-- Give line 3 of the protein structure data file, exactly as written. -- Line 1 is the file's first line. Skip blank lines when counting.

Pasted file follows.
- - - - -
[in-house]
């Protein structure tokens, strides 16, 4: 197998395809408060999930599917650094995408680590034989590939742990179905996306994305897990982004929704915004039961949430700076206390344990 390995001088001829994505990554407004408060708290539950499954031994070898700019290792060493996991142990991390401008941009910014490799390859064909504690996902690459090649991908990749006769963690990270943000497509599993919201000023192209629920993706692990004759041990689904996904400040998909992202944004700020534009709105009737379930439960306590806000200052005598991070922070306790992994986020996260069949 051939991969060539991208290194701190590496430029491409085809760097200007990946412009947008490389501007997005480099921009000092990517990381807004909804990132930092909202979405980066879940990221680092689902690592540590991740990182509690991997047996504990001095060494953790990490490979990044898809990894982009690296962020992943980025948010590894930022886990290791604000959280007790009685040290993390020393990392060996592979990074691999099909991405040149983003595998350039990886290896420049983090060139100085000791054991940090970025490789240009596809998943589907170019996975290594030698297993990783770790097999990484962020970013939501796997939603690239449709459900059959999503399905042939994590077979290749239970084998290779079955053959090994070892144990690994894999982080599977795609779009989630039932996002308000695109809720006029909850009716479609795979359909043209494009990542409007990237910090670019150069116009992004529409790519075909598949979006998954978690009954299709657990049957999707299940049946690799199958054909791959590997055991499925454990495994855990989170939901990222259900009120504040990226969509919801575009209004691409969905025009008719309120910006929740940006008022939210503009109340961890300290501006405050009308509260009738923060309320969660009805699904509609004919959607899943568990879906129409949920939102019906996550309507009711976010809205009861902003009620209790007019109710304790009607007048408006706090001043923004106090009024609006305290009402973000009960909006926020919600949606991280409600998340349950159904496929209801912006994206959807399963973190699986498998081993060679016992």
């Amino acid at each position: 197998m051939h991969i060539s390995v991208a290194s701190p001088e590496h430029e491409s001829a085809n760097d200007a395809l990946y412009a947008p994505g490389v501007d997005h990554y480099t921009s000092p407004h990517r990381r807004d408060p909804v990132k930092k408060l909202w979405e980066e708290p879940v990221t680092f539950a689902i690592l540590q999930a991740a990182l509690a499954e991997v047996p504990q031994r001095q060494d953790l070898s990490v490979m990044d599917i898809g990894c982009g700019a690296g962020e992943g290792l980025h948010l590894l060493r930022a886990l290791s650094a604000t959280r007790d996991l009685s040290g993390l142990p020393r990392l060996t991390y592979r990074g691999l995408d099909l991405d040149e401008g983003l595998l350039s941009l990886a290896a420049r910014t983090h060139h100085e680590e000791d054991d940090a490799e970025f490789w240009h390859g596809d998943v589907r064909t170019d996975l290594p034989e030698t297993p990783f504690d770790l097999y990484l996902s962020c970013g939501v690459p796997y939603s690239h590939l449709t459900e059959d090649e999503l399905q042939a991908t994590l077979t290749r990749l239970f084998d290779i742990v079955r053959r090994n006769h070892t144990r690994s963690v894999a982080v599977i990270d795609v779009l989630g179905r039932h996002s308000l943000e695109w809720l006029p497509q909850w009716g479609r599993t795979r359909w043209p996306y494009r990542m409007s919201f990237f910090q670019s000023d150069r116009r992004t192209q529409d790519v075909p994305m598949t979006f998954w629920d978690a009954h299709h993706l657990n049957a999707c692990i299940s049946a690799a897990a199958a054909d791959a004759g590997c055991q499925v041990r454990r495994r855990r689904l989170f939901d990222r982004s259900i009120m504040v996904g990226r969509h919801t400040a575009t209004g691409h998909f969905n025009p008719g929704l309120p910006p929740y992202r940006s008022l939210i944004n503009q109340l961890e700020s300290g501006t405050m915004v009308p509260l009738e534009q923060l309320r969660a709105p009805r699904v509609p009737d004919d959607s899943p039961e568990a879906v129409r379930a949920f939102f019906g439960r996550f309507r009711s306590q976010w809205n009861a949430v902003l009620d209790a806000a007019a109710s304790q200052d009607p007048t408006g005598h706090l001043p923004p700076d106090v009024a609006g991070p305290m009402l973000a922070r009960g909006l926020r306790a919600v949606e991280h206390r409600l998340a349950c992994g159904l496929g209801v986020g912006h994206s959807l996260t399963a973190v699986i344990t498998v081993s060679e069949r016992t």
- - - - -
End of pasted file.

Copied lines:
């Amino acid at each position: 197998m051939h991969i060539s390995v991208a290194s701190p001088e590496h430029e491409s001829a085809n760097d200007a395809l990946y412009a947008p994505g490389v501007d997005h990554y480099t921009s000092p407004h990517r990381r807004d408060p909804v990132k930092k408060l909202w979405e980066e708290p879940v990221t680092f539950a689902i690592l540590q999930a991740a990182l509690a499954e991997v047996p504990q031994r001095q060494d953790l070898s990490v490979m990044d599917i898809g990894c982009g700019a690296g962020e992943g290792l980025h948010l590894l060493r930022a886990l290791s650094a604000t959280r007790d996991l009685s040290g993390l142990p020393r990392l060996t991390y592979r990074g691999l995408d099909l991405d040149e401008g983003l595998l350039s941009l990886a290896a420049r910014t983090h060139h100085e680590e000791d054991d940090a490799e970025f490789w240009h390859g596809d998943v589907r064909t170019d996975l290594p034989e030698t297993p990783f504690d770790l097999y990484l996902s962020c970013g939501v690459p796997y939603s690239h590939l449709t459900e059959d090649e999503l399905q042939a991908t994590l077979t290749r990749l239970f084998d290779i742990v079955r053959r090994n006769h070892t144990r690994s963690v894999a982080v599977i990270d795609v779009l989630g179905r039932h996002s308000l943000e695109w809720l006029p497509q909850w009716g479609r599993t795979r359909w043209p996306y494009r990542m409007s919201f990237f910090q670019s000023d150069r116009r992004t192209q529409d790519v075909p994305m598949t979006f998954w629920d978690a009954h299709h993706l657990n049957a999707c692990i299940s049946a690799a897990a199958a054909d791959a004759g590997c055991q499925v041990r454990r495994r855990r689904l989170f939901d990222r982004s259900i009120m504040v996904g990226r969509h919801t400040a575009t209004g691409h998909f969905n025009p008719g929704l309120p910006p929740y992202r940006s008022l939210i944004n503009q109340l961890e700020s300290g501006t405050m915004v009308p509260l009738e534009q923060l309320r969660a709105p009805r699904v509609p009737d004919d959607s899943p039961e568990a879906v129409r379930a949920f939102f019906g439960r996550f309507r009711s306590q976010w809205n009861a949430v902003l009620d209790a806000a007019a109710s304790q200052d009607p007048t408006g005598h706090l001043p923004p700076d106090v009024a609006g991070p305290m009402l973000a922070r009960g909006l926020r306790a919600v949606e991280h206390r409600l998340a349950c992994g159904l496929g209801v986020g912006h994206s959807l996260t399963a973190v699986i344990t498998v081993s060679e069949r016992t």